As a practicing as loctician and natural hair stylist, I’ve grown to realize that wearing your natural hair inspires one of life’s greatest lessons: confidence. Natural hair enthusiasts, let us hear from you.

What is one of the most important lessons you learned from going natural?

Photograph ©Zack Mahone Photography (Creative Commons).

Octavia Hooks

Octavia Hooks is a contributing writer who loves promoting Natural hair care! She is the founder of Octavia’s Natural Hair Care Experience. Hooks is a licensed Barber, Certified Lock stylist with over 10 years of experience in caring for and maintain natural hair. In addition, Hooks is a certified LEED Green Associate and has a Master’s degree specializing in the management of non-profit and government organizations. For more information on Octavia, visit


  1. Love it Diana! You're so right that natural hair is a great conversation starter and way to connect with others. Just today, I had someone comment on my hair while it was down–which I rarely ever wear it. Keep doing what you're doing: the world needs your brilliance!

  2. Loved the article… I've learned that natural hair allows me to be approachable to others with natural hair. I feel as if I actually have something in common with other beautiful Butterflies who see my hair and want to know how I'm doing what I'm doing. It's been my conversation piece and I love that. Breaking down the walls one curl at a time..;)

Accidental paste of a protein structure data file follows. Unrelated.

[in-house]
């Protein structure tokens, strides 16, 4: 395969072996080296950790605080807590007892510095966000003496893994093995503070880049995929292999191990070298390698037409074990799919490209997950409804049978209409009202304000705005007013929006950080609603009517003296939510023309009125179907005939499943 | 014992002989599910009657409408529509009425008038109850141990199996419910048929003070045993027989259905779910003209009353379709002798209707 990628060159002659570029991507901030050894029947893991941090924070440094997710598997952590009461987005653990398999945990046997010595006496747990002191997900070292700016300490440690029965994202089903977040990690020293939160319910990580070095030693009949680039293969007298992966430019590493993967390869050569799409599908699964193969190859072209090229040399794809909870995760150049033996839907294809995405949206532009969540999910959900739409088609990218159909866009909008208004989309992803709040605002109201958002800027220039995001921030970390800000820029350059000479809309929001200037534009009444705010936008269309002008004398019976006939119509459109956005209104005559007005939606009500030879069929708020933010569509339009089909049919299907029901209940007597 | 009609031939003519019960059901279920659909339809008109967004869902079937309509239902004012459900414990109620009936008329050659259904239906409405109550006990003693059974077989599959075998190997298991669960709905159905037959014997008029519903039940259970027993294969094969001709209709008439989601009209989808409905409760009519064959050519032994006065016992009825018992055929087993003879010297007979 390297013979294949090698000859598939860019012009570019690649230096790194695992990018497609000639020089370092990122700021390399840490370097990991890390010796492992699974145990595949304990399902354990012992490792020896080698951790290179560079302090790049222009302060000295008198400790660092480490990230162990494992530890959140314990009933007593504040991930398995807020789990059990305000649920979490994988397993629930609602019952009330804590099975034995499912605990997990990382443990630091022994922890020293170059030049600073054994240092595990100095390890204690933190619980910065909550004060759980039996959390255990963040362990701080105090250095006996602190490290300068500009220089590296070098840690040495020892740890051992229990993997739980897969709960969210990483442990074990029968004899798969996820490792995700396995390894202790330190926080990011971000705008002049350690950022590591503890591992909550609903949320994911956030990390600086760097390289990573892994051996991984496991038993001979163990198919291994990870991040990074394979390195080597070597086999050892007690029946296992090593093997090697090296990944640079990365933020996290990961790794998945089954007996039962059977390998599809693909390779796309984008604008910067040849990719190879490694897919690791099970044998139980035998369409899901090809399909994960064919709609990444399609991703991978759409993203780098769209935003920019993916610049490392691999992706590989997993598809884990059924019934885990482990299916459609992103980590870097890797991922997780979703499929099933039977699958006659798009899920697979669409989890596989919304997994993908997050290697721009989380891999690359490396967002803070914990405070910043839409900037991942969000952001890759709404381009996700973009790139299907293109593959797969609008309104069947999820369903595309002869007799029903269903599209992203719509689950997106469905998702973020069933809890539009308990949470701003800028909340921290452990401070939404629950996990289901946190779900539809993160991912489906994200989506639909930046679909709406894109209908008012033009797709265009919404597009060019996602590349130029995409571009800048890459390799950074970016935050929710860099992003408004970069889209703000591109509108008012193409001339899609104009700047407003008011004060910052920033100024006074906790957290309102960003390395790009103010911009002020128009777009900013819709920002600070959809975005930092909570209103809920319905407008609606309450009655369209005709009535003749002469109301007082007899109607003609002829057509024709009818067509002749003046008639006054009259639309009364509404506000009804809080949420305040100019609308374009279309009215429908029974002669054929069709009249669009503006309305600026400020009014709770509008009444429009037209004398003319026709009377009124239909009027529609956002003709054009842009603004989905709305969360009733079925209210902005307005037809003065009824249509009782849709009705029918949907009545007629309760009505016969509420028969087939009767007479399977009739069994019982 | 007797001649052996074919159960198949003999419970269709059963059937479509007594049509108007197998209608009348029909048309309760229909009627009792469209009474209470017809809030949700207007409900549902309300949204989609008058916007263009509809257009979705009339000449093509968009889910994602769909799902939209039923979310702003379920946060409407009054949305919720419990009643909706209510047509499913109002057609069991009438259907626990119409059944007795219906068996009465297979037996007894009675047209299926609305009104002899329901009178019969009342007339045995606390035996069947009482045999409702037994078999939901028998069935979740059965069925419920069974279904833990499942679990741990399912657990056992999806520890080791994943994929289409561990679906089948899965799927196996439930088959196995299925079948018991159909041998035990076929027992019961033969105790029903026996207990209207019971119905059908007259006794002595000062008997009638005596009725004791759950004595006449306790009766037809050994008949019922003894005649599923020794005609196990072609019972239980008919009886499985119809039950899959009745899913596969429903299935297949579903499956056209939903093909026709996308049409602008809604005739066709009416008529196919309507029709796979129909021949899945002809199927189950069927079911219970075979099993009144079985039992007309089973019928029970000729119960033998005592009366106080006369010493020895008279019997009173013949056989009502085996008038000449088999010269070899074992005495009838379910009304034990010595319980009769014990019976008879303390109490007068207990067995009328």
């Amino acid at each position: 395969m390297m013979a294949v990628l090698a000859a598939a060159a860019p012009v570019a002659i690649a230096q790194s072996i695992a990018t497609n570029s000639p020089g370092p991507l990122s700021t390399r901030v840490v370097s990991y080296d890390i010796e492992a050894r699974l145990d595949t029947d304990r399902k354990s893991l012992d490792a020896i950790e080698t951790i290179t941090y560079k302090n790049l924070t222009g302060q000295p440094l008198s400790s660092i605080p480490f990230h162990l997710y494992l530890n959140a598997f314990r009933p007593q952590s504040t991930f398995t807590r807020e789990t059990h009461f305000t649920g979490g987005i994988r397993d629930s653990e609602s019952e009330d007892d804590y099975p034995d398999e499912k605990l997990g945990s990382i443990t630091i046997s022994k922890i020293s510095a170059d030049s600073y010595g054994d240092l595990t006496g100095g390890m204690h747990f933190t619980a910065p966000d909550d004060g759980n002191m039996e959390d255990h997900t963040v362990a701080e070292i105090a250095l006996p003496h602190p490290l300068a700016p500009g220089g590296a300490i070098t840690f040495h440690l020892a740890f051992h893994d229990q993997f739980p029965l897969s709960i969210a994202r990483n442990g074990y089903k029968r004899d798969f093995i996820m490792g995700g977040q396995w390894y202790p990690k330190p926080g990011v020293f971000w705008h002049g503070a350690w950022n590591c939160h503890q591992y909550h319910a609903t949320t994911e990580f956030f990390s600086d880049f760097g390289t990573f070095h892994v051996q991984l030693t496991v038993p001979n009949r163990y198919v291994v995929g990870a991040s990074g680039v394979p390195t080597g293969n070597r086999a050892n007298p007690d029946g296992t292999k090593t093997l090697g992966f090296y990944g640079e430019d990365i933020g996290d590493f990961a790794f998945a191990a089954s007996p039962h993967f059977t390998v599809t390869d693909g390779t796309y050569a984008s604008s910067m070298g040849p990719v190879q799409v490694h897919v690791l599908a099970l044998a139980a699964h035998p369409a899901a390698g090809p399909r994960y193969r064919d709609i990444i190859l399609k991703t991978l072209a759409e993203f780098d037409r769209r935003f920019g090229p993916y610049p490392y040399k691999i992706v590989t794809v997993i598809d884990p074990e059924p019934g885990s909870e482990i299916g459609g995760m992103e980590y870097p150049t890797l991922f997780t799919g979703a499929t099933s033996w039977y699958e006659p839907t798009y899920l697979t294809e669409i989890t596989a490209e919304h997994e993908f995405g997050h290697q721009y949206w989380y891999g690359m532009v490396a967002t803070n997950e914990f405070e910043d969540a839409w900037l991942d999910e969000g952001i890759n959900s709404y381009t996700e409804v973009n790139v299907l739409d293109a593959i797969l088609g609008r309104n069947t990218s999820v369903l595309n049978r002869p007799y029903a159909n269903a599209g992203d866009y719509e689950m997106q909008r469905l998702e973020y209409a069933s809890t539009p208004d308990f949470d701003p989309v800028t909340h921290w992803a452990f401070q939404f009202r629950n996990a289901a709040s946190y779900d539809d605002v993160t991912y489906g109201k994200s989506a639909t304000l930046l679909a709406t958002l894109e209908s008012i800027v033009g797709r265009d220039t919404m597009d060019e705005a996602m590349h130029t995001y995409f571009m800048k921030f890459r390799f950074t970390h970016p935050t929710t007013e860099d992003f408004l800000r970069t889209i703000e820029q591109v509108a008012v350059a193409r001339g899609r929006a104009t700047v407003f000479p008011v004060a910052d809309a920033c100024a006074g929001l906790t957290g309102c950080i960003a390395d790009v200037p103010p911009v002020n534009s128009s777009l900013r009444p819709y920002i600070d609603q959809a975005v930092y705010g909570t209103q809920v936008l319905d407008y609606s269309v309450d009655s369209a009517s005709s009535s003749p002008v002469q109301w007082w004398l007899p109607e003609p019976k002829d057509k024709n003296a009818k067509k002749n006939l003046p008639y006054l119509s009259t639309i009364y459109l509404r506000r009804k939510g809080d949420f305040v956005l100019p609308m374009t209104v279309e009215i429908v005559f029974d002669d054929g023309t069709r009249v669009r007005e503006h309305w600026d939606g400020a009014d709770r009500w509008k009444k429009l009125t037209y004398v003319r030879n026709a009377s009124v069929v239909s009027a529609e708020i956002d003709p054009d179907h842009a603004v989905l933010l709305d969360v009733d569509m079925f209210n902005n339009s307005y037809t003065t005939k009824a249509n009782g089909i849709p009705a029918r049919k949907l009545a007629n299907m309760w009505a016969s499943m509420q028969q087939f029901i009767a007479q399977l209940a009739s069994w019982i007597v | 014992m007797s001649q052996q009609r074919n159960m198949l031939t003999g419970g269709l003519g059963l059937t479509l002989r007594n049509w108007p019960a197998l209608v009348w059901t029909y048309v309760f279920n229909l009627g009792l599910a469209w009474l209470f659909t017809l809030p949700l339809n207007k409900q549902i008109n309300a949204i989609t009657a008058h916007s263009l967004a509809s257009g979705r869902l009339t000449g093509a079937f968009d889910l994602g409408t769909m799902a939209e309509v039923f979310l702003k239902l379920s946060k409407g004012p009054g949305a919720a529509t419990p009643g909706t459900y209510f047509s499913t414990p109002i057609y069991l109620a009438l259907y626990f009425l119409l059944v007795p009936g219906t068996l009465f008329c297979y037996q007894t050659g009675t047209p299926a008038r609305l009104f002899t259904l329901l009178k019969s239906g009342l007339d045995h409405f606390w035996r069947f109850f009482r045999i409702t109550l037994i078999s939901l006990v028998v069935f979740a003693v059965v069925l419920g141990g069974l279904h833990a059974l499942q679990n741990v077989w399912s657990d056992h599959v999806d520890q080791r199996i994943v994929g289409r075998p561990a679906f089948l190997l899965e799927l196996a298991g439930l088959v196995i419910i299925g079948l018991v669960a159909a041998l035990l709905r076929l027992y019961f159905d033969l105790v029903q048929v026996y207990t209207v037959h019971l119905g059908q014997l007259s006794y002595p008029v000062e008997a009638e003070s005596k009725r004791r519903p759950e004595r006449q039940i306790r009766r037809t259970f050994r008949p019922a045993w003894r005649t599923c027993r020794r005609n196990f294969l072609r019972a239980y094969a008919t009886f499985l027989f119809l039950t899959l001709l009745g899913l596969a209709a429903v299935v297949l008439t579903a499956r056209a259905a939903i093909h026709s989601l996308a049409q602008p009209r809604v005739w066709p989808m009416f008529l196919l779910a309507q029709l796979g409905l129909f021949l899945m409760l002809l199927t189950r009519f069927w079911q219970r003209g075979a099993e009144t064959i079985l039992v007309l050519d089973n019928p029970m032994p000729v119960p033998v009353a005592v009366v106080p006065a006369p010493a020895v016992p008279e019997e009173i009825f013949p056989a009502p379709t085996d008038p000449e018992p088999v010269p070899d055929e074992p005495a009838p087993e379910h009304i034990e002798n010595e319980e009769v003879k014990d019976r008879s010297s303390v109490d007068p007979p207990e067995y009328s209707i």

Yes to all of this! I recently started wearing my hair in the more natural curly state even though I haven't had a relaxer for years I still pressed it. But it's amazing the freedom I've felt since letting my curls show. I feel more ME and it shows. Love that you were able to embrace your true self and are now on a journey to educate others!

    • Julian B. Kiganda Says: May 15, 2015 at 12:43 pm

      I’m a big believer in being authentic—haven’t always been that way, but definitely going natural helped me get on that path.

  4. I can safely say that deciding to wear my hair in its natural state changed my life! It sounds a bit dramatic, but making that decision has led me down a path I would have never imagined.  It allowed me to discover new passions and my purpose. 

    • Julian B. Kiganda Says: May 15, 2015 at 12:42 pm

      Vashti, I agree! It’s amazing what embracing your own natural hair can do for your self esteem and personal perspective.

  5. Thanks for the comment Nadine! I'm sure Octavia-Cuts Locks-Hooks can relate. I would love to read your post on the Alvin Ailey dancers.

  6. I am three years into my natural hair journey and also three years into my entrepreneurial journey. Making the decision to go natural was definitely an epiphany for me as well…it forced me to truly look myself in the mirror and embrace all of who I am.

    • Julian B. Kiganda Says: May 14, 2015 at 4:55 am

      I definitely agree that making the decision to go natural is a very liberating and empowering thing. Congrats on your three-yearversary!

  7. I am almost 3 years natural and although I mostly wear my hair straight I love it! Good for you for taking the leap! I love and have admired Alvin Ailey since I was a child. I had the opportunity to meet and interview two of the dancers here in Atlanta in Feb and blogged about it!

  8. Raquel Says: May 8, 2015 at 9:20 pm

    Freedom to be me!!